By E. Drew Nelson, Attorney
Buying your first home can be an exciting (and sometimes scary) process. As you look at homes or floor plans, you are probably imagining what the house will look like once it becomes yours. Where will you put your furniture? What do you need to buy? What colors will you paint the rooms? Once you are ready to make an offer and become a homeowner, there are some things you should know before you sign on the dotted line.
Here is a list of some of the more common things buyers need to know. This list is by no means all encompassing, so if you have questions about the process or the laws governing real estate transactions in North Carolina, you may wish to consult with an attorney:
- For most people, purchasing a first home will be the largest dollar transaction they have ever made. Your best bet is to get pre-approved by a reputable mortgage company before you begin house-hunting. It’s important to understand all the terms of the mortgage loan document before you sign. You are borrowing money from the bank and the property is being used to secure the loan. Should you default, you may lose your home and your credit will be damaged.
- When you make an offer on a home, you generally will provide earnest money to show your intent to purchase the home. These monies are typically held in escrow by the realtor and applied toward the purchase price at closing. Should you back out of the agreement, you will lose the earnest money.
- Many homes are part of planned communities with homeowner’s associations (HOAs). Should you purchase a home in a neighborhood with an HOA, you are agreeing to pay annual dues in the amount stated, and to abide by the covenants and bylaws governing the community. These covenants are intended to protect homeowners and maintain the resale value of the homes. The rules may include such things as the right to store a boat or RV on the property, exterior or landscaping changes you are allowed to make, or even the type of grass you may grow. In most cases, failure to abide by the rules entitles the HOA to levy and collect fines. In extreme cases, the HOA is permitted to foreclose on your property. I recommend you request copies ahead of time to understand what the rules will be. If you are not willing to abide by these covenants, you may wish to find a home that is not governed by an HOA. (Note: the laws governing planned communities are under review and do change often, so you may wish to ask an attorney if you have questions.)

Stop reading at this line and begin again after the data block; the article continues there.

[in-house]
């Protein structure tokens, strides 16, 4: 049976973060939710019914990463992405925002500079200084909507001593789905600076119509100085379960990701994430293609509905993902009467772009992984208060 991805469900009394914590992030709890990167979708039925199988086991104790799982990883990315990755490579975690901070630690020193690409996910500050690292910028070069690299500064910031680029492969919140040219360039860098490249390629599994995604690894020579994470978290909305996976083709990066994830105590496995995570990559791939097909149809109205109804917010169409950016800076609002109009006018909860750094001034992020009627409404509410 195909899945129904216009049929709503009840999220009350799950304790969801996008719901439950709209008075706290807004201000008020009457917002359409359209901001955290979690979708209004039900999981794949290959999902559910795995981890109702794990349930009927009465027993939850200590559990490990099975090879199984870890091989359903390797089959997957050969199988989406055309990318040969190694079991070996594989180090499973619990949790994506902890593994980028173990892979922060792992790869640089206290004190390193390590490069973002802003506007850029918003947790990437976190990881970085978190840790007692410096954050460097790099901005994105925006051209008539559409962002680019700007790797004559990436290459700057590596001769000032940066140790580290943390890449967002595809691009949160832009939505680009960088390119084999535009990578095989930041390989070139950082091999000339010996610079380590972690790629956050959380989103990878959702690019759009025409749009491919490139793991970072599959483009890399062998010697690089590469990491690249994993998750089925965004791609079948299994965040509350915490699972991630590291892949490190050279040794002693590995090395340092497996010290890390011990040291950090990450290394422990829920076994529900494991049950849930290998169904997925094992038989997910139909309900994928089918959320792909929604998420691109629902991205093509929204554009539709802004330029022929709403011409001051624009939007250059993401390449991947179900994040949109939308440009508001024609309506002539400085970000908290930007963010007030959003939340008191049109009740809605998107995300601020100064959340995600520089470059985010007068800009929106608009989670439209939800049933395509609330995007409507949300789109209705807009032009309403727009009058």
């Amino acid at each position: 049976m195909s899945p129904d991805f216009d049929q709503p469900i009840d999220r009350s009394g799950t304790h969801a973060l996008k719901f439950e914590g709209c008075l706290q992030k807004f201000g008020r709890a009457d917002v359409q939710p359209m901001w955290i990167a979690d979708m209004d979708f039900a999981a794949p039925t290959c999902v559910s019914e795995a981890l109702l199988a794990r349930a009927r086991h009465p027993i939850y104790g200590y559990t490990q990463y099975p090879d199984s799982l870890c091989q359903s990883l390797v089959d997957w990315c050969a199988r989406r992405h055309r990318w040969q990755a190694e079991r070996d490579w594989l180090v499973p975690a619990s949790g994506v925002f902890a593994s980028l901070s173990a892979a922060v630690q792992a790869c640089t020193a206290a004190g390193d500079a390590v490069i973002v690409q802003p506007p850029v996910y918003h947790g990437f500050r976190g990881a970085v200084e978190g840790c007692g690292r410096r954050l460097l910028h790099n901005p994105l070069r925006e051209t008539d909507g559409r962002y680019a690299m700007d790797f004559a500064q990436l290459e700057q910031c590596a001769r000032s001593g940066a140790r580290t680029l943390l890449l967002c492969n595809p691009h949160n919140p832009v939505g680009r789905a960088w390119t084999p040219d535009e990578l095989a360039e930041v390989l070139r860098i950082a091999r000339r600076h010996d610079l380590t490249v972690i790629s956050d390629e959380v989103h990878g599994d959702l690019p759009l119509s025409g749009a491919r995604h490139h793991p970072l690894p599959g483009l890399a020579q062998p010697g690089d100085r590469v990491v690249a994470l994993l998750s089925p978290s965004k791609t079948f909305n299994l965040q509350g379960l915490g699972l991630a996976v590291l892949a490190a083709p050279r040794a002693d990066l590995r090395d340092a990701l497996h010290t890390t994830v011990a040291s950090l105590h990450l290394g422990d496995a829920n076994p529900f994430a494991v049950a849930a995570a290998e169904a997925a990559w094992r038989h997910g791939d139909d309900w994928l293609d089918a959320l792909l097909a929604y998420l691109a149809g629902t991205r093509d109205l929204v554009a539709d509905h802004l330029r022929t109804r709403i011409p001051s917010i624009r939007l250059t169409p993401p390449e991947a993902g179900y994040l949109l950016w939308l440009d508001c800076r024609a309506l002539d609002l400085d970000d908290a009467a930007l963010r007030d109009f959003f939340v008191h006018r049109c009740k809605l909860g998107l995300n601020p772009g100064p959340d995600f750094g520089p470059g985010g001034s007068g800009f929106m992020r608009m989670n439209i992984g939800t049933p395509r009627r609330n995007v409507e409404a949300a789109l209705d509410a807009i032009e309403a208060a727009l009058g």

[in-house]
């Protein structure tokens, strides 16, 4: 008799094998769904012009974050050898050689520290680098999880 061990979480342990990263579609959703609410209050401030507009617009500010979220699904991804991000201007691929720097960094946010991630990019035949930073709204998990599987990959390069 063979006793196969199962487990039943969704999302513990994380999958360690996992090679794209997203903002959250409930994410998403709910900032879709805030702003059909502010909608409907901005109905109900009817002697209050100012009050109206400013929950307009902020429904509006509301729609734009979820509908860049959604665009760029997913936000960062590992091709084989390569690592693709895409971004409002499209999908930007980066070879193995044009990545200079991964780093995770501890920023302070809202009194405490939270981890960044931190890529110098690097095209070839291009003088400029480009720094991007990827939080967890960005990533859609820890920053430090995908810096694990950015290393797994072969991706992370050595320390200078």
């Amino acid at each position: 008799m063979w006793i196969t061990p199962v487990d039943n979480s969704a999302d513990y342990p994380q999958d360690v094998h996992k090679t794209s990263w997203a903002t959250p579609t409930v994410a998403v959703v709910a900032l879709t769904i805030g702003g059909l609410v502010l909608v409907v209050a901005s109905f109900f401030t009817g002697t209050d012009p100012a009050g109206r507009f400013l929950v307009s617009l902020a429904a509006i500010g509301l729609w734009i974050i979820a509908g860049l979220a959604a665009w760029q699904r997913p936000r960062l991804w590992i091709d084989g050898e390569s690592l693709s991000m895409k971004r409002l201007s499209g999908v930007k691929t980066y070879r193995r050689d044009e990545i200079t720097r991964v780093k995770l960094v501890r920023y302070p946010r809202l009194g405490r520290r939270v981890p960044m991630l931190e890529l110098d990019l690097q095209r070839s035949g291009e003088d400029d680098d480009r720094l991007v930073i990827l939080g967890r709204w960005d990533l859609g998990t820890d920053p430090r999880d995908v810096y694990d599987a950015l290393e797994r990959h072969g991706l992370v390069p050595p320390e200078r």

- I also recommend you look closely at the area surrounding the property you are considering. If there is open land, how is it zoned? Are there plans to widen the road near the property such that you might lose some of your land through government condemnation proceedings? You should also look to see if there are any easements noted on the last survey that would impact your usage of the property.
- Is the property in a floodplain? If so, you will need to purchase separate flood insurance. If at all possible, you should visit the property after a heavy rain to see how the land drains.
- Can you get clear title to the property? Generally speaking, a title search is part of the pre-closing process. This search is a detailed review of the public record to ensure there are not any liens or encumbrances on the property so you can have the title transferred to your name(s). As a rule, most lenders require the purchase of title insurance just in case issues are found.
- Was the property ever used for dumping or by a business that might have left toxic materials? If so, there may be expensive cleanup required by the Environmental Protection Agency. Likewise, older homes may have lead-based paint, asbestos-based products, or even mold. You may wish to have the property inspected by a professional before closing. While the presence of these materials does not mean you should not purchase the home, it is important to understand what the costs of remediating these problems will be.
Once the deal has been finalized, you will head to “closing” where you will sign lots of paperwork to complete the purchase. In many cases, this will take place at an attorney’s office, though more and more often purchasers are completing these transactions via overnight mail. You should be provided with copies of all the documents you signed, and you should keep these copies in a safe place.
Congratulations! You are now a homeowner!